OTTAWA, Aug. 25 /CNW/ - Canada continues to fall behind in key areas of
learning, according to a report released today by the Canadian Council
on Learning (CCL).
The report, Taking
Stock of Lifelong Learning in Canada (2005-2010): Progress or
Complacency? provides an overview of the current state of
learning across Canada in all phases of life—from early childhood, K-12
and post-secondary education to adult literacy and learning, workplace
training as well as Aboriginal learning.
"In 2006, when the Government of Canada declared an ambition for the
country to build the "Knowledge Advantage" necessary for success in the
global economy, CCL commended it as an important step," says Dr. Paul
Cappon, President and CEO of CCL. "However, as our report shows, by
continuing to fall behind in some key areas of learning, Canada may be
creating a national knowledge disadvantage. Unlike Canada, competitor
countries have developed, or are in the process of developing,
coordinated approaches to education and lifelong learning. "
Learning in early childhood and in the school years
Quality early childhood education and learning has critical implications
for an individual's well-being and later success in school, at work, and
in the community. Yet in Canada, investments in early childhood
education are among the lowest among Organisation
for Economic Co-operation and Development (OECD) countries. Canada
lacks national measures that would provide a greater understanding of
the quality, access, financing and policy of early education and
While Canadian secondary schools have shown consistently high results in
international tests on reading, science and math, other countries are
making rapid advances, which could eventually weaken our competitive
Increasing numbers of young people are attending post-secondary
institutions. Yet, Canada is unique in having no national system of
post-secondary education. Canada is also at a disadvantage by having not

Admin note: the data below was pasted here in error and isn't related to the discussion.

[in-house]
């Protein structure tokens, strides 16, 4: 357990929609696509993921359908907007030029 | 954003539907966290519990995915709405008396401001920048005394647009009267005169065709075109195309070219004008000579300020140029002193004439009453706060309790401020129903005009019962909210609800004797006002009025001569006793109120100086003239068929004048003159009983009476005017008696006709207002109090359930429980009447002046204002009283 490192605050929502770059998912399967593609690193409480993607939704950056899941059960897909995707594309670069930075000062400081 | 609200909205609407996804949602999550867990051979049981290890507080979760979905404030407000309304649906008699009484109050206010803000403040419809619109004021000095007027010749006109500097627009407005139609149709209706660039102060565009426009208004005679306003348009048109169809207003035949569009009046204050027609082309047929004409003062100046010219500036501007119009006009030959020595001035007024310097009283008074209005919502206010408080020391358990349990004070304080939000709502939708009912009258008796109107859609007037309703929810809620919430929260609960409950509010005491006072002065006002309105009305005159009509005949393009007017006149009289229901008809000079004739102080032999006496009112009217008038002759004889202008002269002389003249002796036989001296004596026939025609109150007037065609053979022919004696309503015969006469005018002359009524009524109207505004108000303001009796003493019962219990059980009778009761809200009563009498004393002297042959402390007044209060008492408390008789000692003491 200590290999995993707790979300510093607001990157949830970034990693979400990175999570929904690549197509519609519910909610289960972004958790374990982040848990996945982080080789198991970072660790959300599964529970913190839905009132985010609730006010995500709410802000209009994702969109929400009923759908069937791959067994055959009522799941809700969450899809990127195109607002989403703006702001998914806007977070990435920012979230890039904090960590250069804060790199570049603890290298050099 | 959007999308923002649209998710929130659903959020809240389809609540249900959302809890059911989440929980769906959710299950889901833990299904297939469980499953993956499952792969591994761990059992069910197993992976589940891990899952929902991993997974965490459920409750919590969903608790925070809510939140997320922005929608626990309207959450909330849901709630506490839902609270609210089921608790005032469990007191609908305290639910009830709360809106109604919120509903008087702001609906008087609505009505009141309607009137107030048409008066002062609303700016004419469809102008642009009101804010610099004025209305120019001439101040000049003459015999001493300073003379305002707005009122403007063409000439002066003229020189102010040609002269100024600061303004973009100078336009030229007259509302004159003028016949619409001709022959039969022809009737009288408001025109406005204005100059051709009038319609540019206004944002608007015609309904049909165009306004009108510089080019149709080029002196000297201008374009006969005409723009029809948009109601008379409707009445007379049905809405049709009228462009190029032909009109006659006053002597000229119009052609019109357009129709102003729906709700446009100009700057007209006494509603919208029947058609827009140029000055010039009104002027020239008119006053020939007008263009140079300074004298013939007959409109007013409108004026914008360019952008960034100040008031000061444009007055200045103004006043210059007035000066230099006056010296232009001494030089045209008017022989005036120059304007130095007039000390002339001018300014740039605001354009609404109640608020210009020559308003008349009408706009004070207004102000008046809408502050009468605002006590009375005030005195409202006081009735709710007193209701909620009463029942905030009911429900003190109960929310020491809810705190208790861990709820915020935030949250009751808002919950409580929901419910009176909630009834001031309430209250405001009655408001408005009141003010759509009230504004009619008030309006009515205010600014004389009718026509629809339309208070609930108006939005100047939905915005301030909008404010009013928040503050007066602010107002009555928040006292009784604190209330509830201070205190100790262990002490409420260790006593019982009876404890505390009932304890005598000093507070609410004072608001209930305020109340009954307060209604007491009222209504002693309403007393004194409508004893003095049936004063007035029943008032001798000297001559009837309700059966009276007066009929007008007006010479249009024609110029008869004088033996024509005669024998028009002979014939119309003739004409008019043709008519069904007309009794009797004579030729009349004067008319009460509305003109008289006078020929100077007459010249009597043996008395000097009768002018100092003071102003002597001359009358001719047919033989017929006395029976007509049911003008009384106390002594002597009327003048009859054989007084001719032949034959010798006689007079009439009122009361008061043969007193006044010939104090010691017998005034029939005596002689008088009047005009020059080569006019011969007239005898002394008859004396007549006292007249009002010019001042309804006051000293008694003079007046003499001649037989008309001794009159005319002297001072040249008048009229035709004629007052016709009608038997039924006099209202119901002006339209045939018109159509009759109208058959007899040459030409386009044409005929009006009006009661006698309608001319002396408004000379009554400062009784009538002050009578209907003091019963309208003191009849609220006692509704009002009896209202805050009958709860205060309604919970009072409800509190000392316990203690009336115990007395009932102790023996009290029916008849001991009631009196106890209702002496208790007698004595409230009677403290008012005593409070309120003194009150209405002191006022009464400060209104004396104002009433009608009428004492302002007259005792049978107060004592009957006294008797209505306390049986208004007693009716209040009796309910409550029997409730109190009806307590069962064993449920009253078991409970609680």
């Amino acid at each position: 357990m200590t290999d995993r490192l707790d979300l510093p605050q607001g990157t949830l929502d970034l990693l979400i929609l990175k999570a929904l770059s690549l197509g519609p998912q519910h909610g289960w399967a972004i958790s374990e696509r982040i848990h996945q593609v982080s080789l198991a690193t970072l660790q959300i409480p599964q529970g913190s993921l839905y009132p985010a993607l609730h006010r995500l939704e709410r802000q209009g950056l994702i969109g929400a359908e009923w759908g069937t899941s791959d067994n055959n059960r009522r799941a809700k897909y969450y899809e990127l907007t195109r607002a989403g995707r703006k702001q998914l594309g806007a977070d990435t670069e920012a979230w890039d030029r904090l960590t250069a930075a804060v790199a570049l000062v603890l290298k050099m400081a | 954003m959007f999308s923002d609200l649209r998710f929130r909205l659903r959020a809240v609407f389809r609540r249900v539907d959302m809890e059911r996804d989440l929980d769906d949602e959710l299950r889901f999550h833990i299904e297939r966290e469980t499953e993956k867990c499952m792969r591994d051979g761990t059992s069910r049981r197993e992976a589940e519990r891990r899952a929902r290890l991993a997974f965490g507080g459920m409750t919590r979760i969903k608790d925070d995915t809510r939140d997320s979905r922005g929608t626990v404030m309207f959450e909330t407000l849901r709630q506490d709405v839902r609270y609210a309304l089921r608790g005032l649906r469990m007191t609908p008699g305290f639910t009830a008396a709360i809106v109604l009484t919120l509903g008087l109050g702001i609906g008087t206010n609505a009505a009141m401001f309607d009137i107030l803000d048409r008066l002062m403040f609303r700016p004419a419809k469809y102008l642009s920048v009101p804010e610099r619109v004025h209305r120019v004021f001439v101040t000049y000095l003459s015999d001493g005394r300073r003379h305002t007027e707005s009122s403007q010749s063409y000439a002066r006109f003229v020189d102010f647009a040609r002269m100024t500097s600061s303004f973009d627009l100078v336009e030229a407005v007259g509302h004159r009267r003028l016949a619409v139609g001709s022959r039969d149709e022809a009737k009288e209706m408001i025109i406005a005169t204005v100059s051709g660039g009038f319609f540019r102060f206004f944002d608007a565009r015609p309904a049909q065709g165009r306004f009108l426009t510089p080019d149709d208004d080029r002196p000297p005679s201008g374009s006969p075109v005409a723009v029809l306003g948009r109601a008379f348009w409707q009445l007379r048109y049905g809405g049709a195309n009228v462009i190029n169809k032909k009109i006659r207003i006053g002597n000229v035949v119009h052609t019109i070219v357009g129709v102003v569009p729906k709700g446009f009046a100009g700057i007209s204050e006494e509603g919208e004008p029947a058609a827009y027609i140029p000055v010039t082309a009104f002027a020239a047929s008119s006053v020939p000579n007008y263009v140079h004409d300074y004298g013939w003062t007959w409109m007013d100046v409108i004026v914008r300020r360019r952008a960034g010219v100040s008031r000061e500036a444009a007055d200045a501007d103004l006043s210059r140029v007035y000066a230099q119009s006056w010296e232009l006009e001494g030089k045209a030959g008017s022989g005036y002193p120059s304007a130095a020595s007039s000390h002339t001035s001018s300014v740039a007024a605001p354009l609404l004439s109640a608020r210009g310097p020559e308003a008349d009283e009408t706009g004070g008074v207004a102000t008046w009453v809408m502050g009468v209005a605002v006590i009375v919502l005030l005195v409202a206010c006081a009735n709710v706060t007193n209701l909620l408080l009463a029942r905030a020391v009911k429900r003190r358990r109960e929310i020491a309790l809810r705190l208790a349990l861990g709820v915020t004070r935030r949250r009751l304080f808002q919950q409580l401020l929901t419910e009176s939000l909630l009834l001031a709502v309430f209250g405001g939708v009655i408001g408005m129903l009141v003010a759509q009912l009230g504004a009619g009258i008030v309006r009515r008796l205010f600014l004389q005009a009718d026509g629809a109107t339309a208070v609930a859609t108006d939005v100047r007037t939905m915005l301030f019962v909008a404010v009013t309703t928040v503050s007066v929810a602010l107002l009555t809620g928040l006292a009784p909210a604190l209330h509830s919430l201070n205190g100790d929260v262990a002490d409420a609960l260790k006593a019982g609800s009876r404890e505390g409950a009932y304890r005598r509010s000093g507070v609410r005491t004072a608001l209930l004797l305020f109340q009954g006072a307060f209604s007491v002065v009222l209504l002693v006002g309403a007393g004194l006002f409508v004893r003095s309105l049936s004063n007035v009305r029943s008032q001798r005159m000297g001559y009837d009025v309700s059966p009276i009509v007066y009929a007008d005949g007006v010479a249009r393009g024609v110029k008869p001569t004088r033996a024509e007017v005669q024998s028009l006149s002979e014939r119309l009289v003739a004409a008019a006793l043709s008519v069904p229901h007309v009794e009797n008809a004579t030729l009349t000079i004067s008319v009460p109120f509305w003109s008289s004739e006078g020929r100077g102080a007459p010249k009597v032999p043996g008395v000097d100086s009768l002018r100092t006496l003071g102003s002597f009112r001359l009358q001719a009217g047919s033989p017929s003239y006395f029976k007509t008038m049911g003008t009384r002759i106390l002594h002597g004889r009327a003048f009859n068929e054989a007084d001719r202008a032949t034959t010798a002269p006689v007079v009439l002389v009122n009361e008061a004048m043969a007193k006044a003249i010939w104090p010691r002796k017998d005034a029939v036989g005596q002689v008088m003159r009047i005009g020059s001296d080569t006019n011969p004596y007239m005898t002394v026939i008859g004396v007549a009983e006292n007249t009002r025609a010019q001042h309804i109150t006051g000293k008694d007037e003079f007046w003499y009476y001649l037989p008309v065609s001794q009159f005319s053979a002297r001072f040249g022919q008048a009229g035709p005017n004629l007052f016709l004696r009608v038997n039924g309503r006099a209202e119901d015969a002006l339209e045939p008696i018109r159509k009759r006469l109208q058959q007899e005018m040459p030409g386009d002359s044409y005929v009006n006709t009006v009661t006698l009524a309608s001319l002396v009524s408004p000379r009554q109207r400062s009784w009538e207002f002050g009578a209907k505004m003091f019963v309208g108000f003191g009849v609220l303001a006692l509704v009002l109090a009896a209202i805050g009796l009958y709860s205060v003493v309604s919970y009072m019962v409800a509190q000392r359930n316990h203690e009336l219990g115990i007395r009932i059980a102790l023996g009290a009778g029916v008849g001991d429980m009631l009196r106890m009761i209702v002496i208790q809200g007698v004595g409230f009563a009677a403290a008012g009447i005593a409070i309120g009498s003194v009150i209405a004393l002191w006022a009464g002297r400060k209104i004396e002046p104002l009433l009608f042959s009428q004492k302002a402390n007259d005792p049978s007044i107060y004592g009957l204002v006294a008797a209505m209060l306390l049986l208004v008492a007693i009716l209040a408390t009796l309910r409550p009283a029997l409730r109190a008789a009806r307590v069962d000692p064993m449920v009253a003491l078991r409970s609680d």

a single measurable national goal, benchmark, or assessment of
achievement for any phase of education.
Learning in the adult years
Although Canada has among the world's most school-educated population,
nearly half of adults in this country lack the prose-literacy skills
needed to cope with the demands of a knowledge-based global economy.
In Canada, measurement approaches have historically been built upon only
a partial understanding of Aboriginal learning, often choosing to focus
on high-school graduation as the sole indicator of success. Such
approaches are incomplete and overlook the many aspects of learning that
are integral to an Aboriginal perspective and important to Aboriginal
learners and the communities they live in.
To address this, CCL has worked in partnership with Aboriginal learning
experts across Canada to develop a more comprehensive approach to
measuring the learning success of First Nations, Inuit and Métis. The
resulting framework is known as the Holistic Lifelong Learning
"This report is intended to provide more than a summation of CCL's
research and analysis over the past five years. It also offers an
opportunity to translate the rhetoric of lifelong learning into action,"
says Cappon. "There still remains time for Canada to establish the
conditions required for success in the future. Will we seize that
In recognition of this landmark report, CCL has launched a free, online Data
Warehouse that offers educators, researchers, policy-makers, and the
general public access to much of CCL's research data from the past five
The Canadian Council on Learning is an independent, not-for-profit
corporation. Its mandate is to provide evidence-based information to
Canadians so they can make the best decisions about learning throughout
all stages of life, from early childhood through to the senior years.
SOURCE CANADIAN COUNCIL ON LEARNING
For further information: For further information:
Canadian Council on Learning
613.782.2959 ext: 6252